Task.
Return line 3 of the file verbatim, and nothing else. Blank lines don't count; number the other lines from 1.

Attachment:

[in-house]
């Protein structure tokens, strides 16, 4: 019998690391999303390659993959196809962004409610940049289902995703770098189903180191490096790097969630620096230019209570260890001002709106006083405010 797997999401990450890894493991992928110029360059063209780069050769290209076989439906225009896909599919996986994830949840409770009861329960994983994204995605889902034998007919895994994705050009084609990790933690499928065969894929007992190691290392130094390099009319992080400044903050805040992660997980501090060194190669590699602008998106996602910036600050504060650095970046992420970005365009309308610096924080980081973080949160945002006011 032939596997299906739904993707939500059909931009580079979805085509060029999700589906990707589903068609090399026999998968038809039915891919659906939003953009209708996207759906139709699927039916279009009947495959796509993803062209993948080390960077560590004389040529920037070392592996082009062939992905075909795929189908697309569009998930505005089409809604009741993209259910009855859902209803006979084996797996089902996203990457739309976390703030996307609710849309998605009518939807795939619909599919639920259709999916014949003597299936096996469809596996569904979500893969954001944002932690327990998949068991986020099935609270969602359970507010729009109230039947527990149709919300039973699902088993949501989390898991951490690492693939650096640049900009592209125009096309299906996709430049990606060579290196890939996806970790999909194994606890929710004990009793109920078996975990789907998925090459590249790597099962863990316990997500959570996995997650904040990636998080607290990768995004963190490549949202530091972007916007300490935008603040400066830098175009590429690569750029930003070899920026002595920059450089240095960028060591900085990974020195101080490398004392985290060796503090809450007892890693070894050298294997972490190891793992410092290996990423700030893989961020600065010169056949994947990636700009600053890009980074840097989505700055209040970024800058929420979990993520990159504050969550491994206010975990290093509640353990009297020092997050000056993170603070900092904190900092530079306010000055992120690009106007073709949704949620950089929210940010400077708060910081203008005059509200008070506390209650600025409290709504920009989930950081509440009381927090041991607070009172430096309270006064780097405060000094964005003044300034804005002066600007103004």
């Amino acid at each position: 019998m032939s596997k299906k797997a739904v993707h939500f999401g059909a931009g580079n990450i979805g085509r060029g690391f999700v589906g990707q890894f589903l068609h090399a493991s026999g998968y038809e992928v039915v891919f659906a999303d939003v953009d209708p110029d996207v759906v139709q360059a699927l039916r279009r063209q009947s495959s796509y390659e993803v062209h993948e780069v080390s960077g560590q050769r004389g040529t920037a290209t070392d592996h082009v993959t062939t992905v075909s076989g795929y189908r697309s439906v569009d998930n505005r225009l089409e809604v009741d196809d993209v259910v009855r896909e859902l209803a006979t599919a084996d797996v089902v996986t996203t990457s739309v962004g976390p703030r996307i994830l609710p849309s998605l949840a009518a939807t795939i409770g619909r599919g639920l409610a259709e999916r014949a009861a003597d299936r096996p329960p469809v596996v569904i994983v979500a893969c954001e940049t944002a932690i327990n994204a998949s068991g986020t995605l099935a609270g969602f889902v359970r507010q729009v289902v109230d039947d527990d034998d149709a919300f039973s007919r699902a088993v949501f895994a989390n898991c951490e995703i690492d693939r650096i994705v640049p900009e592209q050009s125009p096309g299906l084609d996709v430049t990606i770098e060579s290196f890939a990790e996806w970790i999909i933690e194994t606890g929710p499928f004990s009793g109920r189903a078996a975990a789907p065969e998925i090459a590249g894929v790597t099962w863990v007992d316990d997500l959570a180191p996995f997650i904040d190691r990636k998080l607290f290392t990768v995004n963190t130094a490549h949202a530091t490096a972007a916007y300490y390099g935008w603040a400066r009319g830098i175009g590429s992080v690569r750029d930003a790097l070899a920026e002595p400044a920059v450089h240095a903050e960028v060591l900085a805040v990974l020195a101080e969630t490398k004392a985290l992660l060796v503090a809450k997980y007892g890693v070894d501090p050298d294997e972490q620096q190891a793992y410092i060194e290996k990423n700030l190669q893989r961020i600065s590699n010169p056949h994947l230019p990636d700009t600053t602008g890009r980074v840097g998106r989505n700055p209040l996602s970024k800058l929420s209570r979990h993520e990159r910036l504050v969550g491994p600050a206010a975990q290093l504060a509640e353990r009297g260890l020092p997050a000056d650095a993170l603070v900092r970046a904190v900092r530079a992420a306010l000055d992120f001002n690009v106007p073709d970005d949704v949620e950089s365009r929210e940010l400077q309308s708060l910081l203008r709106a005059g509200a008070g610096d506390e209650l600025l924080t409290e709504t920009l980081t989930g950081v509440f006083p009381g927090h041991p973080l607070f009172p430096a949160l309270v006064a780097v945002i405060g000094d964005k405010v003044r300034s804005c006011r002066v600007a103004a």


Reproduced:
């Amino acid at each position: 019998m032939s596997k299906k797997a739904v993707h939500f999401g059909a931009g580079n990450i979805g085509r060029g690391f999700v589906g990707q890894f589903l068609h090399a493991s026999g998968y038809e992928v039915v891919f659906a999303d939003v953009d209708p110029d996207v759906v139709q360059a699927l039916r279009r063209q009947s495959s796509y390659e993803v062209h993948e780069v080390s960077g560590q050769r004389g040529t920037a290209t070392d592996h082009v993959t062939t992905v075909s076989g795929y189908r697309s439906v569009d998930n505005r225009l089409e809604v009741d196809d993209v259910v009855r896909e859902l209803a006979t599919a084996d797996v089902v996986t996203t990457s739309v962004g976390p703030r996307i994830l609710p849309s998605l949840a009518a939807t795939i409770g619909r599919g639920l409610a259709e999916r014949a009861a003597d299936r096996p329960p469809v596996v569904i994983v979500a893969c954001e940049t944002a932690i327990n994204a998949s068991g986020t995605l099935a609270g969602f889902v359970r507010q729009v289902v109230d039947d527990d034998d149709a919300f039973s007919r699902a088993v949501f895994a989390n898991c951490e995703i690492d693939r650096i994705v640049p900009e592209q050009s125009p096309g299906l084609d996709v430049t990606i770098e060579s290196f890939a990790e996806w970790i999909i933690e194994t606890g929710p499928f004990s009793g109920r189903a078996a975990a789907p065969e998925i090459a590249g894929v790597t099962w863990v007992d316990d997500l959570a180191p996995f997650i904040d190691r990636k998080l607290f290392t990768v995004n963190t130094a490549h949202a530091t490096a972007a916007y300490y390099g935008w603040a400066r009319g830098i175009g590429s992080v690569r750029d930003a790097l070899a920026e002595p400044a920059v450089h240095a903050e960028v060591l900085a805040v990974l020195a101080e969630t490398k004392a985290l992660l060796v503090a809450k997980y007892g890693v070894d501090p050298d294997e972490q620096q190891a793992y410092i060194e290996k990423n700030l190669q893989r961020i600065s590699n010169p056949h994947l230019p990636d700009t600053t602008g890009r980074v840097g998106r989505n700055p209040l996602s970024k800058l929420s209570r979990h993520e990159r910036l504050v969550g491994p600050a206010a975990q290093l504060a509640e353990r009297g260890l020092p997050a000056d650095a993170l603070v900092r970046a904190v900092r530079a992420a306010l000055d992120f001002n690009v106007p073709d970005d949704v949620e950089s365009r929210e940010l400077q309308s708060l910081l203008r709106a005059g509200a008070g610096d506390e209650l600025l924080t409290e709504t920009l980081t989930g950081v509440f006083p009381g927090h041991p973080l607070f009172p430096a949160l309270v006064a780097v945002i405060g000094d964005k405010v003044r300034s804005c006011r002066v600007a103004a």